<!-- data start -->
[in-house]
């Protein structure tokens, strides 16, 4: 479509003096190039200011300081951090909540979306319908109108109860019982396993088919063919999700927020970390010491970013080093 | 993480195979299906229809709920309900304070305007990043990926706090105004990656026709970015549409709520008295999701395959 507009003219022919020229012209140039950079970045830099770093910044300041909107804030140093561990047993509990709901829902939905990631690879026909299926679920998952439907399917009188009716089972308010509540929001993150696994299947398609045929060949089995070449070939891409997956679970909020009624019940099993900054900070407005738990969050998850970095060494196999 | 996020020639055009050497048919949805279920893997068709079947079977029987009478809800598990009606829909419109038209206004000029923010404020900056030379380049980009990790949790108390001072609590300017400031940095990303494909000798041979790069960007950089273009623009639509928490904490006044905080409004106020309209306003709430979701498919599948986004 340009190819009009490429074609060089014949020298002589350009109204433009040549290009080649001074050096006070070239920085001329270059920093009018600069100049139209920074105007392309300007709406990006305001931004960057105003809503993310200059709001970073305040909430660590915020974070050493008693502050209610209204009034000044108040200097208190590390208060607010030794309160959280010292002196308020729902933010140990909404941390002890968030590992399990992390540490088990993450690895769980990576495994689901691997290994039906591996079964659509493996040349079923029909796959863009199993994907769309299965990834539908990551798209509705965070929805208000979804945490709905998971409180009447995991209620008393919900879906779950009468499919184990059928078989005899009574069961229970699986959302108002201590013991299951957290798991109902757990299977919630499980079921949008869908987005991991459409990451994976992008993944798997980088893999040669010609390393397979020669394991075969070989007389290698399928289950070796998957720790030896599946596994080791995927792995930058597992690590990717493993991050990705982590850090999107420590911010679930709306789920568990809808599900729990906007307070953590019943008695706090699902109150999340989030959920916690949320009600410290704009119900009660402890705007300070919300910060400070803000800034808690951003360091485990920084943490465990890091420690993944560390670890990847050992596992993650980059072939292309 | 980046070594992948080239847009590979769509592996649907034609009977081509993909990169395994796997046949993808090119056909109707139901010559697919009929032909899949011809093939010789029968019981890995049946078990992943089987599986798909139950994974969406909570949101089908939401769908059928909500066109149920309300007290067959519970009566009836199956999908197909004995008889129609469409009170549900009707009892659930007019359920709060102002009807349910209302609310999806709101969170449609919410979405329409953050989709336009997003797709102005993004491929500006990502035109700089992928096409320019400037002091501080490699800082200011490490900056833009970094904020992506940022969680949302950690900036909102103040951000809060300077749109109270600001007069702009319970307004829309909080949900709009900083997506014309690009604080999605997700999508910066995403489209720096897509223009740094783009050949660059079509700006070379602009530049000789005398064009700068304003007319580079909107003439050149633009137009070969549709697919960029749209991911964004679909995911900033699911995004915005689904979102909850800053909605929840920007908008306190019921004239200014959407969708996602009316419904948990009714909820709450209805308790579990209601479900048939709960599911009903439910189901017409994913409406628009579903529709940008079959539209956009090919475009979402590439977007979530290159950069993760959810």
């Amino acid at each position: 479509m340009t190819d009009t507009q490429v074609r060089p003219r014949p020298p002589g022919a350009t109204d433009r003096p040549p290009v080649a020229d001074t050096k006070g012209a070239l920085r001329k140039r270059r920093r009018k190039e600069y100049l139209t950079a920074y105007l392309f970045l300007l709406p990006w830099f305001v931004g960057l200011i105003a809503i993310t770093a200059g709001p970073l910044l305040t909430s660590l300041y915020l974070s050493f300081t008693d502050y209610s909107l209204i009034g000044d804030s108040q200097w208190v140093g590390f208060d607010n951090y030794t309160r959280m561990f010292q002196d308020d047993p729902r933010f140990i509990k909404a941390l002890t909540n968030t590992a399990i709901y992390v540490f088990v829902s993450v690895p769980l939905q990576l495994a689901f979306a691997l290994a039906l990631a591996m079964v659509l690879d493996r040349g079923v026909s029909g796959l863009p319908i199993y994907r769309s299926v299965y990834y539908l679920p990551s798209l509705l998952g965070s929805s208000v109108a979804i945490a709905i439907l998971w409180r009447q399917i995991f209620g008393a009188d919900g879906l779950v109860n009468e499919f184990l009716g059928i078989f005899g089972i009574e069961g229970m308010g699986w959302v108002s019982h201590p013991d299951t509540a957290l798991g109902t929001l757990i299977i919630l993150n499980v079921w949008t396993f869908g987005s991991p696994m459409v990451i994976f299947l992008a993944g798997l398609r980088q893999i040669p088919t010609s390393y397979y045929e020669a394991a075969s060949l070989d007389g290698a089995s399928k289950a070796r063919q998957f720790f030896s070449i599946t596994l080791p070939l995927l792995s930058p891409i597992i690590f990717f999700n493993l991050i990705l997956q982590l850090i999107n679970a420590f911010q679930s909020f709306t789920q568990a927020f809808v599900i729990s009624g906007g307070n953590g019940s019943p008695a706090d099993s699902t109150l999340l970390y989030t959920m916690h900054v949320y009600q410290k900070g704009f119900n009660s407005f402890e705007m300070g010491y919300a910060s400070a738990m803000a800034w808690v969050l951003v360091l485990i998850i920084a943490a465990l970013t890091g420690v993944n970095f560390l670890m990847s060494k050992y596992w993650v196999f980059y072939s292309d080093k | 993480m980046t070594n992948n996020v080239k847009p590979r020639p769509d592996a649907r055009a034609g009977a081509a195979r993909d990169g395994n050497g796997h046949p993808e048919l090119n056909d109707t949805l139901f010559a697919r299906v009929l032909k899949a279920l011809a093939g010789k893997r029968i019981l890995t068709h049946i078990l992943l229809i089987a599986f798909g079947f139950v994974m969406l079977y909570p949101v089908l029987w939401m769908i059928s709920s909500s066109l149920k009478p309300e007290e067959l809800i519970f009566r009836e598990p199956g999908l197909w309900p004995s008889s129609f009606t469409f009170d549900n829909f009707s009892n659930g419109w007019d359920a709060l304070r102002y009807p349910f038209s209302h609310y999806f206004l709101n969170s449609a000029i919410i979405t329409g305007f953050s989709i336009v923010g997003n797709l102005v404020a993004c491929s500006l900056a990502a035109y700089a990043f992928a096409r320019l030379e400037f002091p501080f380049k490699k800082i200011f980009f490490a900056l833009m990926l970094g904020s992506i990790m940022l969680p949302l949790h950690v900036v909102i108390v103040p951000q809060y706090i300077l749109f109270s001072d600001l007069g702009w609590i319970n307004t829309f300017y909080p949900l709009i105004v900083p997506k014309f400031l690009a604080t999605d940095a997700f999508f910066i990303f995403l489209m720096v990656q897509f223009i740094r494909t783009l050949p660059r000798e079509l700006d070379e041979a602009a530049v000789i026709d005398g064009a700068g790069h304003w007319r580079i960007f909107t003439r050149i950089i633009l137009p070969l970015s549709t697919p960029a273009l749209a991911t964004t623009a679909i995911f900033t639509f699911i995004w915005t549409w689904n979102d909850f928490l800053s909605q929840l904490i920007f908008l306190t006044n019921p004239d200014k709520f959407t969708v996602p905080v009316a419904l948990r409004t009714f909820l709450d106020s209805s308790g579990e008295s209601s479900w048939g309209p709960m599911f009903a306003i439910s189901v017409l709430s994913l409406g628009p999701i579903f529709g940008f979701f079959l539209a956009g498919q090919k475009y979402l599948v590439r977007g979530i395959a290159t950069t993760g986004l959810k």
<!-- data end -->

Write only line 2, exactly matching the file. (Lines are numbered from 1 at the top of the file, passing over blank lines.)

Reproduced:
């Protein structure tokens, strides 16, 4: 479509003096190039200011300081951090909540979306319908109108109860019982396993088919063919999700927020970390010491970013080093 | 993480195979299906229809709920309900304070305007990043990926706090105004990656026709970015549409709520008295999701395959 507009003219022919020229012209140039950079970045830099770093910044300041909107804030140093561990047993509990709901829902939905990631690879026909299926679920998952439907399917009188009716089972308010509540929001993150696994299947398609045929060949089995070449070939891409997956679970909020009624019940099993900054900070407005738990969050998850970095060494196999 | 996020020639055009050497048919949805279920893997068709079947079977029987009478809800598990009606829909419109038209206004000029923010404020900056030379380049980009990790949790108390001072609590300017400031940095990303494909000798041979790069960007950089273009623009639509928490904490006044905080409004106020309209306003709430979701498919599948986004 340009190819009009490429074609060089014949020298002589350009109204433009040549290009080649001074050096006070070239920085001329270059920093009018600069100049139209920074105007392309300007709406990006305001931004960057105003809503993310200059709001970073305040909430660590915020974070050493008693502050209610209204009034000044108040200097208190590390208060607010030794309160959280010292002196308020729902933010140990909404941390002890968030590992399990992390540490088990993450690895769980990576495994689901691997290994039906591996079964659509493996040349079923029909796959863009199993994907769309299965990834539908990551798209509705965070929805208000979804945490709905998971409180009447995991209620008393919900879906779950009468499919184990059928078989005899009574069961229970699986959302108002201590013991299951957290798991109902757990299977919630499980079921949008869908987005991991459409990451994976992008993944798997980088893999040669010609390393397979020669394991075969070989007389290698399928289950070796998957720790030896599946596994080791995927792995930058597992690590990717493993991050990705982590850090999107420590911010679930709306789920568990809808599900729990906007307070953590019943008695706090699902109150999340989030959920916690949320009600410290704009119900009660402890705007300070919300910060400070803000800034808690951003360091485990920084943490465990890091420690993944560390670890990847050992596992993650980059072939292309 | 980046070594992948080239847009590979769509592996649907034609009977081509993909990169395994796997046949993808090119056909109707139901010559697919009929032909899949011809093939010789029968019981890995049946078990992943089987599986798909139950994974969406909570949101089908939401769908059928909500066109149920309300007290067959519970009566009836199956999908197909004995008889129609469409009170549900009707009892659930007019359920709060102002009807349910209302609310999806709101969170449609919410979405329409953050989709336009997003797709102005993004491929500006990502035109700089992928096409320019400037002091501080490699800082200011490490900056833009970094904020992506940022969680949302950690900036909102103040951000809060300077749109109270600001007069702009319970307004829309909080949900709009900083997506014309690009604080999605997700999508910066995403489209720096897509223009740094783009050949660059079509700006070379602009530049000789005398064009700068304003007319580079909107003439050149633009137009070969549709697919960029749209991911964004679909995911900033699911995004915005689904979102909850800053909605929840920007908008306190019921004239200014959407969708996602009316419904948990009714909820709450209805308790579990209601479900048939709960599911009903439910189901017409994913409406628009579903529709940008079959539209956009090919475009979402590439977007979530290159950069993760959810």